Guillermo – Do you want to go the market?

Mau – Yes, let’s go!

As a way of ending a conversation

Last (but by absolutely no means least), ‘ándale pues‘ is frequently used as a way of ending a conversation, a bit like the way in which we’d use ‘alright then‘ in English.

Rosa – ¡Nos vemos wey!

Octavio – ¡Ándale pues!

Rosa – See you later man!

Octavio – Alright then!

It can also be translated as ‘see you‘ or even ‘bye‘ –

Roberto – ¡Que gusto verte amigo!

Fabian – ¡Igualmente wey!

Roberto – ¡Ándale pues!

Roberto – Great to see you, man!

Fabian – You too dude!

Roberto – See you!

By the way, if you wanna top up on your Mexican slang, you NEED to check out our “Master Guide” … it’s everything you need to know all in one place 👇🌵🇲🇽

Erika pointing to the word "Mexican Slang Master Guide"

Ándale pues‘ pronunciation

The ‘án‘ in ‘ándale‘ is said like the ‘an‘ in the English word ‘ant‘, ‘da‘ is said like ‘dah‘, and ‘le‘ like ‘leh‘.

/ an dah leh /

/ an da le / (IPA phonetic transcription)

The ‘u‘ in ‘pues‘ is pronounced like a ‘w‘ in English, so ‘pues‘ is said like ‘pw es‘.

/ an dah leh – pw es /

Erika’s top tip – remember that an acute accent (á, é, í, ó or ú) normally indicates which part of the word is stressed!

Ándale‘ has an accent on the first vowel, so the first syllable is stressed.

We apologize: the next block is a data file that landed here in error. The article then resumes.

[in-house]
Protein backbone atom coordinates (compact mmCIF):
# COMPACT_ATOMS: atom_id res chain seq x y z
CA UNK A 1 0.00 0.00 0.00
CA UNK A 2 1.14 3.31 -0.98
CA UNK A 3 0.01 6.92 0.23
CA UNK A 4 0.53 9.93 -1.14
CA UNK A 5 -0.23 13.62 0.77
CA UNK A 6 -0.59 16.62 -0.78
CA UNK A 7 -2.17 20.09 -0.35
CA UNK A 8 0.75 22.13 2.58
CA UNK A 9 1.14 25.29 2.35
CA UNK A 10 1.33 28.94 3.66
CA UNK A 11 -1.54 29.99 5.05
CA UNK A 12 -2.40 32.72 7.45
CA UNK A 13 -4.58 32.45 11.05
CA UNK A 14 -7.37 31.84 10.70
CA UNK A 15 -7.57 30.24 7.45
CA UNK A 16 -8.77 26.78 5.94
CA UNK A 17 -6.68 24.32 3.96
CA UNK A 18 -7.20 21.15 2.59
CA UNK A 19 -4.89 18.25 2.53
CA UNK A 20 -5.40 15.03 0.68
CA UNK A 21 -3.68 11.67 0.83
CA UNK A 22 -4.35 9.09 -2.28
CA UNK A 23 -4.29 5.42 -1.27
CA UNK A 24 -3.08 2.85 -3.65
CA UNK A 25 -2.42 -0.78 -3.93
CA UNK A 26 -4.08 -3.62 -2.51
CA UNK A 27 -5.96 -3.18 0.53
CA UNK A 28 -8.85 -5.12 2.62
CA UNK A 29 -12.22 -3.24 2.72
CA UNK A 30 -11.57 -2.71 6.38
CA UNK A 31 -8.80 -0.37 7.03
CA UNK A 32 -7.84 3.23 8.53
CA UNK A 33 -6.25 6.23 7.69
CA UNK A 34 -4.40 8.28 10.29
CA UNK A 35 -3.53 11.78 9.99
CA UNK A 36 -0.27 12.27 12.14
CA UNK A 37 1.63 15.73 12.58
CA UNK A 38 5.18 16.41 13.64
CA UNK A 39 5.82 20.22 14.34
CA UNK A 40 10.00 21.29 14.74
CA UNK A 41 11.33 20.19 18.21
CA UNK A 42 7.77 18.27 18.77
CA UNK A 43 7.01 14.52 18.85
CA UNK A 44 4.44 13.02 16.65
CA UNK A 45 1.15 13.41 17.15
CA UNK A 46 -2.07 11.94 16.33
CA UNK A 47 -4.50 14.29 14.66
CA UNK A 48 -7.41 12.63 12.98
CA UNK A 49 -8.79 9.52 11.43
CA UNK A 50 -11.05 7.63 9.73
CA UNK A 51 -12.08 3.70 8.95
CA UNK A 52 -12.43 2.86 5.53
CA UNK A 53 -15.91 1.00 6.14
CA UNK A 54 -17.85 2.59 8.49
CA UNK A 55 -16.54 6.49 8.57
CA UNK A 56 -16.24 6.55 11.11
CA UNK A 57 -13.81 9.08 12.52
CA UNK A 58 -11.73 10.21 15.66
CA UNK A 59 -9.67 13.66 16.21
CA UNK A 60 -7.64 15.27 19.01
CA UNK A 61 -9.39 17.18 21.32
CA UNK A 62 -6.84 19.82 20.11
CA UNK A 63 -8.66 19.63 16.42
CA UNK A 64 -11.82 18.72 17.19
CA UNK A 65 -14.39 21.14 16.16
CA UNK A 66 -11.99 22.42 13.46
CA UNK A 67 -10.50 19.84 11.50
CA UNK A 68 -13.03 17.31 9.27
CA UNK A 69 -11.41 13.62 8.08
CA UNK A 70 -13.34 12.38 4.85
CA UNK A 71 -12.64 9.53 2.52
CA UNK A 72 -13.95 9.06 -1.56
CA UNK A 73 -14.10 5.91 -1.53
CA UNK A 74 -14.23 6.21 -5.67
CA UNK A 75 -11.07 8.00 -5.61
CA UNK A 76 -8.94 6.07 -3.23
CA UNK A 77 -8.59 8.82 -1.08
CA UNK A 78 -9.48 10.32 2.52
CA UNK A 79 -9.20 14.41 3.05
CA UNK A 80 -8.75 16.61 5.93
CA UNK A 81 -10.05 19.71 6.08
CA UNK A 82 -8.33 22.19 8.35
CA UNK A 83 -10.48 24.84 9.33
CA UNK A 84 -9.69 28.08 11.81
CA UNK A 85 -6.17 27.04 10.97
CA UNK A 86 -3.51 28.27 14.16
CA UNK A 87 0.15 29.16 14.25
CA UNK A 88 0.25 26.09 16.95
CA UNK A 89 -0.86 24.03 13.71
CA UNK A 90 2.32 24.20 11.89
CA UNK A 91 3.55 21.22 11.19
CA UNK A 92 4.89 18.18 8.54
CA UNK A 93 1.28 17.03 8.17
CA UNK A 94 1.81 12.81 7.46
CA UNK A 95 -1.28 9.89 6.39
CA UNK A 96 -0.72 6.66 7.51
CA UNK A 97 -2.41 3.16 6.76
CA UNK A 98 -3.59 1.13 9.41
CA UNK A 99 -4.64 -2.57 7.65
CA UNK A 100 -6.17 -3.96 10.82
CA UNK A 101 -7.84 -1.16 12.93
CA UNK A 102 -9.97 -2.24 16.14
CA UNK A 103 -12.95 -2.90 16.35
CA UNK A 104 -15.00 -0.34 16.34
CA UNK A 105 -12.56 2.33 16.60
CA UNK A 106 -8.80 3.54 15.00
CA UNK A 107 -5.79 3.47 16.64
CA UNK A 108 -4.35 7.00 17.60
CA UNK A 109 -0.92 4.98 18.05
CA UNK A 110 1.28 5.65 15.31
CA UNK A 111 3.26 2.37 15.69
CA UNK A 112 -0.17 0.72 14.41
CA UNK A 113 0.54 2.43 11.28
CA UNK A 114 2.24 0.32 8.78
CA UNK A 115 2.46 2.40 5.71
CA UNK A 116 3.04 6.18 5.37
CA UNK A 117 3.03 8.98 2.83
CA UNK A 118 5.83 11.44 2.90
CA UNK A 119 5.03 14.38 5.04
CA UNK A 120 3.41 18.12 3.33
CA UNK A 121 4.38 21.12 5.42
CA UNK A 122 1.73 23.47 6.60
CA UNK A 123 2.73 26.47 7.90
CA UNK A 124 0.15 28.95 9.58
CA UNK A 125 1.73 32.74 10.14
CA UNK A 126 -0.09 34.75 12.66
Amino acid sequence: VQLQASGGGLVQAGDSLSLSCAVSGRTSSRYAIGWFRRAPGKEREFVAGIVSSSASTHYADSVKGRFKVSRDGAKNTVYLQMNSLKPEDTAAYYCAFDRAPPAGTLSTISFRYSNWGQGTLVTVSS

So, ‘ándale‘ is said like ‘ANdale‘ (sometimes the ‘an‘ lasts a good few seconds depending on the speaker / context).

Órale, puesmeaning

This is another common Mexican expression and it’s identical in meaning to ‘ándale pues‘ (breathe sigh of relief)!

You’ll find that some people prefer to use ‘órale pues‘ and that others are firmly in the ‘ándale pues‘ camp.

Just remember that the two can be used interchangeably and you’re good to go!

¡Órale pues! ¡Ya se me están gruñendo las tripas!

Hurry up! My stomach’s already rumbling!

Nacho – ¿Qué te parece si vamos al cine?

Miriam – ¡Órale pues!

Nacho – Do you want to go to the cinema?

Miriam – Let’s do it!

Other expressions with ‘pues

Sale, pues

This handy little phrase can be used as a synoynm of ‘ok‘ when expressing agreement.

I’ve actually written a whole article about ‘sale, pues‘ and it’s first-cousin ‘sale vale’ if you want to find out more!

Nos vemos pues

This one translates to ‘see you then‘ or ‘see you soon‘ and is normally used when you’ve just made plans with someone.

Juan Carlos – ¡Ya nos quedamos de ver el sábado entonces!

Miriam – Órale, nos vemos pues.

Juan Carlos – So, I’ll see you on Saturday!

Miriam – Ok, see you then!

Dale, pues

This is the Colombian, Nicaraguan and Venezuelan equivalent of ‘ándale pues‘!

Final thoughts

This little phrase (with big aspirations!) has been firmly embraced by Mexicans both old and young.

Indeed, ‘ándale pues‘ and ‘ándale‘ are part of Mexico’s linguistic heritage, so they’re sure to come in handy the next time you make that trip down south, up north or across the ocean (or from wherever it is that you live)!

¡Ándale pues!

Rupert's lived in Mexico for nearly a decade and has been working as a Spanish teacher for even longer (over 10 years now, wow!). He specializes in simple (yet effective) explanations and is a veritable grammar-whizz.